Local officials in China have cancelled plans for a copper alloy plant after three days of street protests against the project. Thousands of local residents had taken to the streets over health concerns.
The government of Shifang announced on Tuesday that it had cancelled plans to build a copper alloy plant in the city in the southwestern Chinese province of Sichuan.
"The molybdenum-copper alloy factory will no longer be built in Shifang city," a statement posted on the muncipality's official website said.
The change in plans followed an earlier statement in which the municipal government had threatened demonstrators with "severe" punishment if they failed to end three days of protests against the construction plans. The government later declared the building project suspended, in an effort to placate the protesters.
However this failed to satisfy the demonstrators, some of whom told reporters that they wouldn’t stop because they were convinced that the plant would harm their health.
"We have so many people in Shifang, we aren't afraid of them," an 18-year-old woman, who declined to be identified told the Reuters news agency in a telephone interview. "The Shifang people will definitely not surrender."
She added that about 1,000 people had taken part in the protest on Tuesday.
The city government had given protest organizers a three-day window to cease demonstrations before the government would begin taking severe action. It also singled out anyone who had used any means of “incitement,” including the Internet or text messaging.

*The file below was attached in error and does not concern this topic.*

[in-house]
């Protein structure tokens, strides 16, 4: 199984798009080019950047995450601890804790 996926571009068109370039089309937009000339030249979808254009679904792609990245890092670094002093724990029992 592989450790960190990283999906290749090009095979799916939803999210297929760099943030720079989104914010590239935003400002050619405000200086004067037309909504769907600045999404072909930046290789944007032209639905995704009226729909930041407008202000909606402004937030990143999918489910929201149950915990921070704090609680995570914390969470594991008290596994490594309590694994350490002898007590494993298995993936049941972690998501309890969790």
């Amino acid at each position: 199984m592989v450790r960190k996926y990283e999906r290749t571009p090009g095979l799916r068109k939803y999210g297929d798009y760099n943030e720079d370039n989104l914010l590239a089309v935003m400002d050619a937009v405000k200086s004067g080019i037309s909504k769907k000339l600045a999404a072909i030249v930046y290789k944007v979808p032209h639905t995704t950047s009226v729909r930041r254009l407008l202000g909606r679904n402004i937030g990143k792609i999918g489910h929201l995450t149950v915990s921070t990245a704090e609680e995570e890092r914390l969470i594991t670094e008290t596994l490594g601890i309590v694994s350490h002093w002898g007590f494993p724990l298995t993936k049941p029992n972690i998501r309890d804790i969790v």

Anger over police violence
The threat of punishment appears to have failed to deter the protesters, while efforts by police to put down the demonstrations by force seem to have made them even more determined to get the construction of the plant stopped.
"It will make our home city a town of death," a middle school student surnamed Liu told the Associated Press. "People are very upset. How could the police beat them?" she said.
People first took to the streets on Sunday evening, gathering in front of the city government building. The unidentified source quoted by Reuters estimated that roughly 10,000 people, mostly students, had joined the movement by the next day.
Shifang anti-riot police moved in on Monday, as protesters swarmed the city government building and damaged police cars, according to Hong Kong media. Police responded by launching tear gas into the crowds.
The clash led to an estimated 13 injuries on Monday, the city government said. Unconfirmed reports circulating online claimed one person had died.
While the city government, in its most recent statement, made it clear that the plant would not be built in Shifang, it didn't say where the plant would now be built.
kms/pfd (Reuters, AP)